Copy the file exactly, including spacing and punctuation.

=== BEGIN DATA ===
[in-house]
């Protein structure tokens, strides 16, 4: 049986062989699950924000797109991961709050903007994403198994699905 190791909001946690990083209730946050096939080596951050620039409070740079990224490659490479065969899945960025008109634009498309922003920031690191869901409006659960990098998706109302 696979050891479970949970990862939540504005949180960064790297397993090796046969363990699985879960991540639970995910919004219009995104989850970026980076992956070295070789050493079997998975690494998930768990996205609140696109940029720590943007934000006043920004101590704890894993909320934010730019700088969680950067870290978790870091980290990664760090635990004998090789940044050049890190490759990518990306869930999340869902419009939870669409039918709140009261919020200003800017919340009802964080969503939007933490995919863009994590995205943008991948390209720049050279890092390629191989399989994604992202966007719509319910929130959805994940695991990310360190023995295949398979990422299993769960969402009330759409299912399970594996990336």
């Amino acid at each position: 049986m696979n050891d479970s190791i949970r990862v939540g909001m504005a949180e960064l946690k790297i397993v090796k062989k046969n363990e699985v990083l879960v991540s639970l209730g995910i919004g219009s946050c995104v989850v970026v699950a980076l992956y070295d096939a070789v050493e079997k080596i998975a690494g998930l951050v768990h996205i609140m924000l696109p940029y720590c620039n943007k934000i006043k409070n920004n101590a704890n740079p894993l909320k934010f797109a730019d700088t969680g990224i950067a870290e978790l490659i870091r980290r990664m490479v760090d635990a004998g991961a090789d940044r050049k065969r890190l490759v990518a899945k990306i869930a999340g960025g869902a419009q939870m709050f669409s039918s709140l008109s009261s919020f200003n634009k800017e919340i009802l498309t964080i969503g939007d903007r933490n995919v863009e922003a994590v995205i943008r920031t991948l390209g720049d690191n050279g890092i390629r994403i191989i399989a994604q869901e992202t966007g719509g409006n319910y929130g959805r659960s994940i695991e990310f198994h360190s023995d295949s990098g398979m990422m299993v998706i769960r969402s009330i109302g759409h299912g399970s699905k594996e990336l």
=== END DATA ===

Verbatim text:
[in-house]
């Protein structure tokens, strides 16, 4: 049986062989699950924000797109991961709050903007994403198994699905 190791909001946690990083209730946050096939080596951050620039409070740079990224490659490479065969899945960025008109634009498309922003920031690191869901409006659960990098998706109302 696979050891479970949970990862939540504005949180960064790297397993090796046969363990699985879960991540639970995910919004219009995104989850970026980076992956070295070789050493079997998975690494998930768990996205609140696109940029720590943007934000006043920004101590704890894993909320934010730019700088969680950067870290978790870091980290990664760090635990004998090789940044050049890190490759990518990306869930999340869902419009939870669409039918709140009261919020200003800017919340009802964080969503939007933490995919863009994590995205943008991948390209720049050279890092390629191989399989994604992202966007719509319910929130959805994940695991990310360190023995295949398979990422299993769960969402009330759409299912399970594996990336």
């Amino acid at each position: 049986m696979n050891d479970s190791i949970r990862v939540g909001m504005a949180e960064l946690k790297i397993v090796k062989k046969n363990e699985v990083l879960v991540s639970l209730g995910i919004g219009s946050c995104v989850v970026v699950a980076l992956y070295d096939a070789v050493e079997k080596i998975a690494g998930l951050v768990h996205i609140m924000l696109p940029y720590c620039n943007k934000i006043k409070n920004n101590a704890n740079p894993l909320k934010f797109a730019d700088t969680g990224i950067a870290e978790l490659i870091r980290r990664m490479v760090d635990a004998g991961a090789d940044r050049k065969r890190l490759v990518a899945k990306i869930a999340g960025g869902a419009q939870m709050f669409s039918s709140l008109s009261s919020f200003n634009k800017e919340i009802l498309t964080i969503g939007d903007r933490n995919v863009e922003a994590v995205i943008r920031t991948l390209g720049d690191n050279g890092i390629r994403i191989i399989a994604q869901e992202t966007g719509g409006n319910y929130g959805r659960s994940i695991e990310f198994h360190s023995d295949s990098g398979m990422m299993v998706i769960r969402s009330i109302g759409h299912g399970s699905k594996e990336l």